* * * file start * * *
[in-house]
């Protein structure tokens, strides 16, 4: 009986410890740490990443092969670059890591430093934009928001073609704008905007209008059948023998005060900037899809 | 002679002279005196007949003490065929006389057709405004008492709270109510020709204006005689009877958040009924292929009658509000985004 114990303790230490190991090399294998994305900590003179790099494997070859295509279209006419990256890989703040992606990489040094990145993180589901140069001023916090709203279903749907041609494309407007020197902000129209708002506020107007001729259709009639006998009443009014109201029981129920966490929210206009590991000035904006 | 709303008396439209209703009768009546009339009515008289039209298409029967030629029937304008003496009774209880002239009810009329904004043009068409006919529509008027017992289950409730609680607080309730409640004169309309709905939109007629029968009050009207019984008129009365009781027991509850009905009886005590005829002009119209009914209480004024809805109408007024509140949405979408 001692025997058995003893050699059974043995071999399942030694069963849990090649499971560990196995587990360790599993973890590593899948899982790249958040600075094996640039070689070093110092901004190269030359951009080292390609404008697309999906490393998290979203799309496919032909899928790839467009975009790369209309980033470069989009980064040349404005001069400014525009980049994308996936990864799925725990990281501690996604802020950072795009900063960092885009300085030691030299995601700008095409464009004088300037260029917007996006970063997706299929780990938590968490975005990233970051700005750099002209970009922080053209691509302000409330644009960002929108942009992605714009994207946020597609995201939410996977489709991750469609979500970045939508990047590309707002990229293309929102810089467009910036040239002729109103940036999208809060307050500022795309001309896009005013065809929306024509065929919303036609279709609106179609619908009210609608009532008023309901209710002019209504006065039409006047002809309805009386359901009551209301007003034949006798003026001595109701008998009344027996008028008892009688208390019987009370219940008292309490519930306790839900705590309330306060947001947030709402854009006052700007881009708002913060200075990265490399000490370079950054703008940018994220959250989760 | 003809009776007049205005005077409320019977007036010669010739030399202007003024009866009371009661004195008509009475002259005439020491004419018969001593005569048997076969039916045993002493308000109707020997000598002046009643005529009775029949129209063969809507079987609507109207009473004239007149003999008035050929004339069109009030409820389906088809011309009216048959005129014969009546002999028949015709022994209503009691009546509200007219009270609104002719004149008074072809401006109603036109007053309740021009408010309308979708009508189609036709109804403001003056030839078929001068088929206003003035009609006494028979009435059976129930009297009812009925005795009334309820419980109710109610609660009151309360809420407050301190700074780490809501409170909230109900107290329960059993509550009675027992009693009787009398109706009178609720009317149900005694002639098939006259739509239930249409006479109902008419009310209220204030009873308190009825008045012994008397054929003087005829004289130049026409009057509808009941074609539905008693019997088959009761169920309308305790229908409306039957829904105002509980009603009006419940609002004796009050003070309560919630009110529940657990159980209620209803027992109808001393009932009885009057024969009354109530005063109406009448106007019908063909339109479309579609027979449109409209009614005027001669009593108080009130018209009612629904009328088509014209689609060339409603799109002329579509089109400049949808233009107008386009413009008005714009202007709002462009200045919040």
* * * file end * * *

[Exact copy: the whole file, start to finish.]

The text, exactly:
[in-house]
């Protein structure tokens, strides 16, 4: 009986410890740490990443092969670059890591430093934009928001073609704008905007209008059948023998005060900037899809 | 002679002279005196007949003490065929006389057709405004008492709270109510020709204006005689009877958040009924292929009658509000985004 114990303790230490190991090399294998994305900590003179790099494997070859295509279209006419990256890989703040992606990489040094990145993180589901140069001023916090709203279903749907041609494309407007020197902000129209708002506020107007001729259709009639006998009443009014109201029981129920966490929210206009590991000035904006 | 709303008396439209209703009768009546009339009515008289039209298409029967030629029937304008003496009774209880002239009810009329904004043009068409006919529509008027017992289950409730609680607080309730409640004169309309709905939109007629029968009050009207019984008129009365009781027991509850009905009886005590005829002009119209009914209480004024809805109408007024509140949405979408 001692025997058995003893050699059974043995071999399942030694069963849990090649499971560990196995587990360790599993973890590593899948899982790249958040600075094996640039070689070093110092901004190269030359951009080292390609404008697309999906490393998290979203799309496919032909899928790839467009975009790369209309980033470069989009980064040349404005001069400014525009980049994308996936990864799925725990990281501690996604802020950072795009900063960092885009300085030691030299995601700008095409464009004088300037260029917007996006970063997706299929780990938590968490975005990233970051700005750099002209970009922080053209691509302000409330644009960002929108942009992605714009994207946020597609995201939410996977489709991750469609979500970045939508990047590309707002990229293309929102810089467009910036040239002729109103940036999208809060307050500022795309001309896009005013065809929306024509065929919303036609279709609106179609619908009210609608009532008023309901209710002019209504006065039409006047002809309805009386359901009551209301007003034949006798003026001595109701008998009344027996008028008892009688208390019987009370219940008292309490519930306790839900705590309330306060947001947030709402854009006052700007881009708002913060200075990265490399000490370079950054703008940018994220959250989760 | 003809009776007049205005005077409320019977007036010669010739030399202007003024009866009371009661004195008509009475002259005439020491004419018969001593005569048997076969039916045993002493308000109707020997000598002046009643005529009775029949129209063969809507079987609507109207009473004239007149003999008035050929004339069109009030409820389906088809011309009216048959005129014969009546002999028949015709022994209503009691009546509200007219009270609104002719004149008074072809401006109603036109007053309740021009408010309308979708009508189609036709109804403001003056030839078929001068088929206003003035009609006494028979009435059976129930009297009812009925005795009334309820419980109710109610609660009151309360809420407050301190700074780490809501409170909230109900107290329960059993509550009675027992009693009787009398109706009178609720009317149900005694002639098939006259739509239930249409006479109902008419009310209220204030009873308190009825008045012994008397054929003087005829004289130049026409009057509808009941074609539905008693019997088959009761169920309308305790229908409306039957829904105002509980009603009006419940609002004796009050003070309560919630009110529940657990159980209620209803027992109808001393009932009885009057024969009354109530005063109406009448106007019908063909339109479309579609027979449109409209009614005027001669009593108080009130018209009612629904009328088509014209689609060339409603799109002329579509089109400049949808233009107008386009413009008005714009202007709002462009200045919040």